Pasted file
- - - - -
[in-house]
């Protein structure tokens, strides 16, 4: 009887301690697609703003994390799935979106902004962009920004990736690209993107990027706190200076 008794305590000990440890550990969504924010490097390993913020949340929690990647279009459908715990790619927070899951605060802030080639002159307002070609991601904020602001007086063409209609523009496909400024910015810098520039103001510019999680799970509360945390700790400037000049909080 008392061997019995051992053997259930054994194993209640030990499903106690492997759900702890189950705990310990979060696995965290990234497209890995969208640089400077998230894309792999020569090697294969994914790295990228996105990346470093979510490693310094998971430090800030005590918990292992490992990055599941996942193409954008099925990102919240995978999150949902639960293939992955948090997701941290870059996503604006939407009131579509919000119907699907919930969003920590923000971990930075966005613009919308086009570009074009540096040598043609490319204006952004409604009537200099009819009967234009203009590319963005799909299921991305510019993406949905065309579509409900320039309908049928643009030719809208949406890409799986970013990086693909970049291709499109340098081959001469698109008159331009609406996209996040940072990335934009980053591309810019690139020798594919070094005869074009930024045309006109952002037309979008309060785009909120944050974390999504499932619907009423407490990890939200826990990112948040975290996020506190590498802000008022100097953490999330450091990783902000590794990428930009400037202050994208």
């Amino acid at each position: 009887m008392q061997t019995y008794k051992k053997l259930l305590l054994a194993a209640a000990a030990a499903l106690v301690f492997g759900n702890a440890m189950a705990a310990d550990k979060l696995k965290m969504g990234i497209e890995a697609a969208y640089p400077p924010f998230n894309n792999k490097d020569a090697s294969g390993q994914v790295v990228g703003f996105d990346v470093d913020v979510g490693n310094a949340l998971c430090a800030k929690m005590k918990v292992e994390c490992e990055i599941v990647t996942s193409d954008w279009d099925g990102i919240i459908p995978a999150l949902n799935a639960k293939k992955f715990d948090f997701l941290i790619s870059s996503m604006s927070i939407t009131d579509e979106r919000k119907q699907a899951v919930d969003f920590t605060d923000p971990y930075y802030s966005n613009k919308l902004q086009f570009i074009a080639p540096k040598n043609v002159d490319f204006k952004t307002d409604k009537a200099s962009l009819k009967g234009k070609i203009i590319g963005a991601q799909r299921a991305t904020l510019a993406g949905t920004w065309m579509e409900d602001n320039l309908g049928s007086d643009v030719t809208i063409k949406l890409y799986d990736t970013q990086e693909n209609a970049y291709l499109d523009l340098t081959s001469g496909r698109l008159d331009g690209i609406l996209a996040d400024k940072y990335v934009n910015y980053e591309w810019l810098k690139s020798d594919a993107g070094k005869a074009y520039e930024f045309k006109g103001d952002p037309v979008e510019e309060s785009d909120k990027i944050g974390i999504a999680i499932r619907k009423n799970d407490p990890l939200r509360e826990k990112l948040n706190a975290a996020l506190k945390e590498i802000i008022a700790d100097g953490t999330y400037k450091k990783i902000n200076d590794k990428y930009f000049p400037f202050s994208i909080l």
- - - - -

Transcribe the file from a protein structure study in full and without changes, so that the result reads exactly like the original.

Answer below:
[in-house]
């Protein structure tokens, strides 16, 4: 009887301690697609703003994390799935979106902004962009920004990736690209993107990027706190200076 008794305590000990440890550990969504924010490097390993913020949340929690990647279009459908715990790619927070899951605060802030080639002159307002070609991601904020602001007086063409209609523009496909400024910015810098520039103001510019999680799970509360945390700790400037000049909080 008392061997019995051992053997259930054994194993209640030990499903106690492997759900702890189950705990310990979060696995965290990234497209890995969208640089400077998230894309792999020569090697294969994914790295990228996105990346470093979510490693310094998971430090800030005590918990292992490992990055599941996942193409954008099925990102919240995978999150949902639960293939992955948090997701941290870059996503604006939407009131579509919000119907699907919930969003920590923000971990930075966005613009919308086009570009074009540096040598043609490319204006952004409604009537200099009819009967234009203009590319963005799909299921991305510019993406949905065309579509409900320039309908049928643009030719809208949406890409799986970013990086693909970049291709499109340098081959001469698109008159331009609406996209996040940072990335934009980053591309810019690139020798594919070094005869074009930024045309006109952002037309979008309060785009909120944050974390999504499932619907009423407490990890939200826990990112948040975290996020506190590498802000008022100097953490999330450091990783902000590794990428930009400037202050994208």
């Amino acid at each position: 009887m008392q061997t019995y008794k051992k053997l259930l305590l054994a194993a209640a000990a030990a499903l106690v301690f492997g759900n702890a440890m189950a705990a310990d550990k979060l696995k965290m969504g990234i497209e890995a697609a969208y640089p400077p924010f998230n894309n792999k490097d020569a090697s294969g390993q994914v790295v990228g703003f996105d990346v470093d913020v979510g490693n310094a949340l998971c430090a800030k929690m005590k918990v292992e994390c490992e990055i599941v990647t996942s193409d954008w279009d099925g990102i919240i459908p995978a999150l949902n799935a639960k293939k992955f715990d948090f997701l941290i790619s870059s996503m604006s927070i939407t009131d579509e979106r919000k119907q699907a899951v919930d969003f920590t605060d923000p971990y930075y802030s966005n613009k919308l902004q086009f570009i074009a080639p540096k040598n043609v002159d490319f204006k952004t307002d409604k009537a200099s962009l009819k009967g234009k070609i203009i590319g963005a991601q799909r299921a991305t904020l510019a993406g949905t920004w065309m579509e409900d602001n320039l309908g049928s007086d643009v030719t809208i063409k949406l890409y799986d990736t970013q990086e693909n209609a970049y291709l499109d523009l340098t081959s001469g496909r698109l008159d331009g690209i609406l996209a996040d400024k940072y990335v934009n910015y980053e591309w810019l810098k690139s020798d594919a993107g070094k005869a074009y520039e930024f045309k006109g103001d952002p037309v979008e510019e309060s785009d909120k990027i944050g974390i999504a999680i499932r619907k009423n799970d407490p990890l939200r509360e826990k990112l948040n706190a975290a996020l506190k945390e590498i802000i008022a700790d100097g953490t999330y400037k450091k990783i902000n200076d590794k990428y930009f000049p400037f202050s994208i909080l």